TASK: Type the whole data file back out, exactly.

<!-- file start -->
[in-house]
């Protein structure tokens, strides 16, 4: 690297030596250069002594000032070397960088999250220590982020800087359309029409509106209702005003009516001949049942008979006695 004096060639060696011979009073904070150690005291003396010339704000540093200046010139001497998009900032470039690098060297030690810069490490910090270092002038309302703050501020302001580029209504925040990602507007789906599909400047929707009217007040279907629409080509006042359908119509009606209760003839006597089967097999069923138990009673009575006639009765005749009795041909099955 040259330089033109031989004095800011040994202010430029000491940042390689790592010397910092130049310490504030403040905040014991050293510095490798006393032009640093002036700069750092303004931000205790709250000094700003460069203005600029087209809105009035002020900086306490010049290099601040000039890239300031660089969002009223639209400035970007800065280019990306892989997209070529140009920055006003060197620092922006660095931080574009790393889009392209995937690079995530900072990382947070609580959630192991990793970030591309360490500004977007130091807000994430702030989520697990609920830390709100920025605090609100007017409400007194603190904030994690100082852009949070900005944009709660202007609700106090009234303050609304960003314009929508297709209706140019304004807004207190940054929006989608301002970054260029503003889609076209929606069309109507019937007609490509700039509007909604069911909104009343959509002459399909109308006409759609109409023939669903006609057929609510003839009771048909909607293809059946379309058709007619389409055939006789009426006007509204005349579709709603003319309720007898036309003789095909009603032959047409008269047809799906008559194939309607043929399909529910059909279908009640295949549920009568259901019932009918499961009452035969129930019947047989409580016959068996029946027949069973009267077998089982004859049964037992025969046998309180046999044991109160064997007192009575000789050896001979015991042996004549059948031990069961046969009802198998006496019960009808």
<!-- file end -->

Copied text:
[in-house]
């Protein structure tokens, strides 16, 4: 690297030596250069002594000032070397960088999250220590982020800087359309029409509106209702005003009516001949049942008979006695 004096060639060696011979009073904070150690005291003396010339704000540093200046010139001497998009900032470039690098060297030690810069490490910090270092002038309302703050501020302001580029209504925040990602507007789906599909400047929707009217007040279907629409080509006042359908119509009606209760003839006597089967097999069923138990009673009575006639009765005749009795041909099955 040259330089033109031989004095800011040994202010430029000491940042390689790592010397910092130049310490504030403040905040014991050293510095490798006393032009640093002036700069750092303004931000205790709250000094700003460069203005600029087209809105009035002020900086306490010049290099601040000039890239300031660089969002009223639209400035970007800065280019990306892989997209070529140009920055006003060197620092922006660095931080574009790393889009392209995937690079995530900072990382947070609580959630192991990793970030591309360490500004977007130091807000994430702030989520697990609920830390709100920025605090609100007017409400007194603190904030994690100082852009949070900005944009709660202007609700106090009234303050609304960003314009929508297709209706140019304004807004207190940054929006989608301002970054260029503003889609076209929606069309109507019937007609490509700039509007909604069911909104009343959509002459399909109308006409759609109409023939669903006609057929609510003839009771048909909607293809059946379309058709007619389409055939006789009426006007509204005349579709709603003319309720007898036309003789095909009603032959047409008269047809799906008559194939309607043929399909529910059909279908009640295949549920009568259901019932009918499961009452035969129930019947047989409580016959068996029946027949069973009267077998089982004859049964037992025969046998309180046999044991109160064997007192009575000789050896001979015991042996004549059948031990069961046969009802198998006496019960009808």